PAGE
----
The end of one time, according to many ancient civilizations, presages the beginning of another in the recycle or birth and rebirth.
It's the thought that occurred to the Japanese artist Mariko Mori when asked to provide an installation at the Royal Academy. Rebirth revolves around the death and new life of a star but reaches into meditations on the ancient wisdom of astronomic knowledge and the reach for the universal and eternal.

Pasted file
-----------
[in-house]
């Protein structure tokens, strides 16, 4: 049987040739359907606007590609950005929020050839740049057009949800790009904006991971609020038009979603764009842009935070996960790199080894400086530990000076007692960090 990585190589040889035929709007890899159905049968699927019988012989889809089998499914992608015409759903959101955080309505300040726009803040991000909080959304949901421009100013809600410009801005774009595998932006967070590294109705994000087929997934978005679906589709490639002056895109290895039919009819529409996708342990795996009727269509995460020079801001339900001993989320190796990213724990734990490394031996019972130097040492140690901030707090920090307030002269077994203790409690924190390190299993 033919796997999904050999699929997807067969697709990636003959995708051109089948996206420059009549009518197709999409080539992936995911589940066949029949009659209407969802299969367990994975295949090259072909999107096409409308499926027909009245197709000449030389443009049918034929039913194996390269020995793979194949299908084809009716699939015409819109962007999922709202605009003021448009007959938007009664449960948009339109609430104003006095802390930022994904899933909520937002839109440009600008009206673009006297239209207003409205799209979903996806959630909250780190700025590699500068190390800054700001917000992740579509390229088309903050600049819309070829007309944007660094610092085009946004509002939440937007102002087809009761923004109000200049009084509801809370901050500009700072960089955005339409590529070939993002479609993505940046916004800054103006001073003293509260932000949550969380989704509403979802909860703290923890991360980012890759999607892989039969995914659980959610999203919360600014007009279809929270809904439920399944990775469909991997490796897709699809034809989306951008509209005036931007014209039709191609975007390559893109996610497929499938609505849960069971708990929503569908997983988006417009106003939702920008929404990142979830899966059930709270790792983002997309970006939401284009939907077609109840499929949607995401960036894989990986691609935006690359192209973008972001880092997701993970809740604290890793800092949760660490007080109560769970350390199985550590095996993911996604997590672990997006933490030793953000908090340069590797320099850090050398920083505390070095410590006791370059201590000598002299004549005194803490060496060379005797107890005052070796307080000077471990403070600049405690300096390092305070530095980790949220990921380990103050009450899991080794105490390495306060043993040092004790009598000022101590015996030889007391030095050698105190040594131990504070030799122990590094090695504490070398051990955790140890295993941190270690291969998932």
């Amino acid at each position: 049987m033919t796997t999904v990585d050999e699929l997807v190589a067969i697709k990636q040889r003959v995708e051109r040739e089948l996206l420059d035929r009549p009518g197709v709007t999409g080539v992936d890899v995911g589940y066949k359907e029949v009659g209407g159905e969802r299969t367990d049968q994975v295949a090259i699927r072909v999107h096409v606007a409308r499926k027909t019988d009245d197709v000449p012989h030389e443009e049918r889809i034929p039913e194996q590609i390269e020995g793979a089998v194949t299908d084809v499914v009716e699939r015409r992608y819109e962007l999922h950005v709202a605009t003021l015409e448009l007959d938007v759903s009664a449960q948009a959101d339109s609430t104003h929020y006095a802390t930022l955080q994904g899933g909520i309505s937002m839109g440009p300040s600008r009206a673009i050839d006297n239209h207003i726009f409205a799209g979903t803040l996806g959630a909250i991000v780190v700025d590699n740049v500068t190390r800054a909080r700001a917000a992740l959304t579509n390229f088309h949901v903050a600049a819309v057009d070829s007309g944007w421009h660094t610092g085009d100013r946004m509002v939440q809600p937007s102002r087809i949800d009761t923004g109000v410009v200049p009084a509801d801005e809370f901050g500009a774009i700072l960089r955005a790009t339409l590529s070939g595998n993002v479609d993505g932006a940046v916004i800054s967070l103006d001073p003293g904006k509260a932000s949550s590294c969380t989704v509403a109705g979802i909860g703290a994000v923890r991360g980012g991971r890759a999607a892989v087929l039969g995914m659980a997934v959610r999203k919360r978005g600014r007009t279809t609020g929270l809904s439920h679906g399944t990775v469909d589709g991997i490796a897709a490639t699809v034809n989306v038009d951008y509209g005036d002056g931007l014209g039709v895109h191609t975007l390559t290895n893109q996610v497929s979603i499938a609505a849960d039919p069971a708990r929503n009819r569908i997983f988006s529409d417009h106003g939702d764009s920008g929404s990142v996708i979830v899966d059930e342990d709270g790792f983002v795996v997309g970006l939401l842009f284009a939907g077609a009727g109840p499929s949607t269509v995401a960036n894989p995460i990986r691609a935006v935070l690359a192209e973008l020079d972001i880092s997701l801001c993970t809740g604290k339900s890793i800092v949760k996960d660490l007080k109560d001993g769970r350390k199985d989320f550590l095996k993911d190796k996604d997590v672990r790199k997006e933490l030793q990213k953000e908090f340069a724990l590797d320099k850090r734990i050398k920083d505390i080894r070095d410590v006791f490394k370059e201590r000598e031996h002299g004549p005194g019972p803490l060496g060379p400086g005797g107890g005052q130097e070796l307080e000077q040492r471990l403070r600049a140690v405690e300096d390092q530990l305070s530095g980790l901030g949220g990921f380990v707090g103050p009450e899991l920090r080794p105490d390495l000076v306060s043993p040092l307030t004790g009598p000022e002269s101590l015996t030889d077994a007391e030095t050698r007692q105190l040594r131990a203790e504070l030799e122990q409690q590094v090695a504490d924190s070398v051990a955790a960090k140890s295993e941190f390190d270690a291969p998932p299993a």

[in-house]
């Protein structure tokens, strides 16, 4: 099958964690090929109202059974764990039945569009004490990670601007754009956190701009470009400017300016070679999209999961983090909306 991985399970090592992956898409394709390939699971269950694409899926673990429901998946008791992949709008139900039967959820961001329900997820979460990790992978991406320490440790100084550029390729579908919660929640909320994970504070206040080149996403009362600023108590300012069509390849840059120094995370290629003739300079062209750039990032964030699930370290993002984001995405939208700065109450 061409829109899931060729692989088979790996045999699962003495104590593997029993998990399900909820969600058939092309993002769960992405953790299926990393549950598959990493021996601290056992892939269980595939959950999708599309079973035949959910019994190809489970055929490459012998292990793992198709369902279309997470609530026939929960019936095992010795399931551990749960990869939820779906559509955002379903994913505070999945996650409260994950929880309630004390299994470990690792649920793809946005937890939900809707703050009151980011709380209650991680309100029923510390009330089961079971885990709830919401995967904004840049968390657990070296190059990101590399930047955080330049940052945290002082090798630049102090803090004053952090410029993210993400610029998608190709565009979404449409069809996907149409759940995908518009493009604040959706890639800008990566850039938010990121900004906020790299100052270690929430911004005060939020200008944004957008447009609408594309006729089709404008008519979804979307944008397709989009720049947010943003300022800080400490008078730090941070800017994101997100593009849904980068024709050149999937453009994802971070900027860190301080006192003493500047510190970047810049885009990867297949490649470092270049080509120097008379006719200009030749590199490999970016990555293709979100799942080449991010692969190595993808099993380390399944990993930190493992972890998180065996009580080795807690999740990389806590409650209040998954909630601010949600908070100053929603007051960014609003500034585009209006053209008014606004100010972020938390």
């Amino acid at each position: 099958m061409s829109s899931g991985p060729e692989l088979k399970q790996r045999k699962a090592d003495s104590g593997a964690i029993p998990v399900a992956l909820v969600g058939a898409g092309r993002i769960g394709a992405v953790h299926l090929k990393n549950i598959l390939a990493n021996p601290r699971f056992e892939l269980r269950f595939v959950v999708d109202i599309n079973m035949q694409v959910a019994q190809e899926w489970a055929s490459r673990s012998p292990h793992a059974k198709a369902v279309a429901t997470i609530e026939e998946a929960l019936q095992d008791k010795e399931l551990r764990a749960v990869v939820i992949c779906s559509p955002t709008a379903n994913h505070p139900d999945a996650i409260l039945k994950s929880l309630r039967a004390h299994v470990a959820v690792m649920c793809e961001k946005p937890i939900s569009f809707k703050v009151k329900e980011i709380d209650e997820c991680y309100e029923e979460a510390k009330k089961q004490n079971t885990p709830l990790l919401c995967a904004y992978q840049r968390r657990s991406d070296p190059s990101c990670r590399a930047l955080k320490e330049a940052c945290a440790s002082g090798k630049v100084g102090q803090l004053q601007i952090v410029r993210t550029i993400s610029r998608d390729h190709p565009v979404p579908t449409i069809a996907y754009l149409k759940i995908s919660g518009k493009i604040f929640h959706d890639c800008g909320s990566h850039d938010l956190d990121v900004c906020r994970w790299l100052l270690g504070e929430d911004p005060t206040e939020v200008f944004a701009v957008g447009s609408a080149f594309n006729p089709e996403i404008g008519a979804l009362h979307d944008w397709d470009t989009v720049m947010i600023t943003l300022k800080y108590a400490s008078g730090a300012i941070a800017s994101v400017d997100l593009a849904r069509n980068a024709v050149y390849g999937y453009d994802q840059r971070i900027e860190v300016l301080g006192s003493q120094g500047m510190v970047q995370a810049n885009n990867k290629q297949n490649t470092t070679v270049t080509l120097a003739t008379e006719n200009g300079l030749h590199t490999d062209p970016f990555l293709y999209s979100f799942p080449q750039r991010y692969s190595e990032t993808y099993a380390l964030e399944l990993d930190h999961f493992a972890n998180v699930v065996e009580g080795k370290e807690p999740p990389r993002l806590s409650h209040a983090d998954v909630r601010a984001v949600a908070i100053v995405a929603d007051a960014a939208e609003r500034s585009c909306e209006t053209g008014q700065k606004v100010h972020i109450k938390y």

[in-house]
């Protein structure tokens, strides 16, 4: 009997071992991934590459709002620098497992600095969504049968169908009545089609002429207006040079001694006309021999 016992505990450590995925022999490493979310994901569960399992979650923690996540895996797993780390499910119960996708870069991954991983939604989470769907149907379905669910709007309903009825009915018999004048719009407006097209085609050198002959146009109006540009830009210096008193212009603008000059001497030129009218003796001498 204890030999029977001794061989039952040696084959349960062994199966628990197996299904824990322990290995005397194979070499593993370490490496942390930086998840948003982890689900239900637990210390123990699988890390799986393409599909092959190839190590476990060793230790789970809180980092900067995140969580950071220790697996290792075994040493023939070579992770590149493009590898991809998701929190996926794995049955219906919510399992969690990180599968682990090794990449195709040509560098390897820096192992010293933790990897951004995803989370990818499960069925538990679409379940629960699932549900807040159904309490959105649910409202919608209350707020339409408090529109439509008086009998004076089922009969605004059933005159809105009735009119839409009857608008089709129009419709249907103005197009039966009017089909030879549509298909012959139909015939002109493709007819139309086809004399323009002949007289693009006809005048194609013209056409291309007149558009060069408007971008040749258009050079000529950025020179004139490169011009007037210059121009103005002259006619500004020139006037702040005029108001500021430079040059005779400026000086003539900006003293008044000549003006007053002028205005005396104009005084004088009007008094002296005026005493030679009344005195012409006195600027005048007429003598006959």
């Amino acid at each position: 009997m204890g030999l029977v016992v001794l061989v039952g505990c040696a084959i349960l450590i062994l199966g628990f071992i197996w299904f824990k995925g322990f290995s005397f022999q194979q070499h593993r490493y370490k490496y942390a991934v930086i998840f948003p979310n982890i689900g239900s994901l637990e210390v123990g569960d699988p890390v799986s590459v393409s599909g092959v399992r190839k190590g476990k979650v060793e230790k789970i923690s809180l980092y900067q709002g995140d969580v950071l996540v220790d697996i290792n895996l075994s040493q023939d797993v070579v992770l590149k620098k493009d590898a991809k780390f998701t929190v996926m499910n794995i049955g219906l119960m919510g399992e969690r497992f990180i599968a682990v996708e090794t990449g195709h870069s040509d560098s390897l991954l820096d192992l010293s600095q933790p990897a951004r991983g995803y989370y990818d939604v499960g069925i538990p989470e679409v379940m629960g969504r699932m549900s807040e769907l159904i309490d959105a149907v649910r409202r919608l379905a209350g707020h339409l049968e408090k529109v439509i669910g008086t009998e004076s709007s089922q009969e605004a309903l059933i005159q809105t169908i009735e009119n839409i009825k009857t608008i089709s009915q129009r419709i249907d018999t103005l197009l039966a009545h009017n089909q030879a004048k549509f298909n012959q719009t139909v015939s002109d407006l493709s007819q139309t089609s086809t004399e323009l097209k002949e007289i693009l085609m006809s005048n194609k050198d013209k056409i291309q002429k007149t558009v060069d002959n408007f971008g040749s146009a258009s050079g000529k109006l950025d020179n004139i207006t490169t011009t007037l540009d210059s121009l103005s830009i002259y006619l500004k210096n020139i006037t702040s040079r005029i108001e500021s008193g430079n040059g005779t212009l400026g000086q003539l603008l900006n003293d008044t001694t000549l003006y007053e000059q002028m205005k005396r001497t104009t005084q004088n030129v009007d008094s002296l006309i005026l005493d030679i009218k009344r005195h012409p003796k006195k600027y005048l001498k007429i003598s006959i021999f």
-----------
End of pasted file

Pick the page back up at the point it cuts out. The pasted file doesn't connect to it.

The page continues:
Fascinated by what she calls the "inner light", Mori mixes simplicity with modern technology and mass-production materials, as in Tom Na H-iu II, an LED-light monolith that's solid and monumental but alive and rhythmic in the light within it.
Also displayed are drawings, photographs and a short film of her latest, ambitious project: to install cosmic-style structures on the inhabited continents of the world.
One hopes that the technical challenges don't drag her back from the ethereal. She is one of the few artists attempting it.
(020 7300 8000; royalacademy.org.uk) to 17 FebReuse content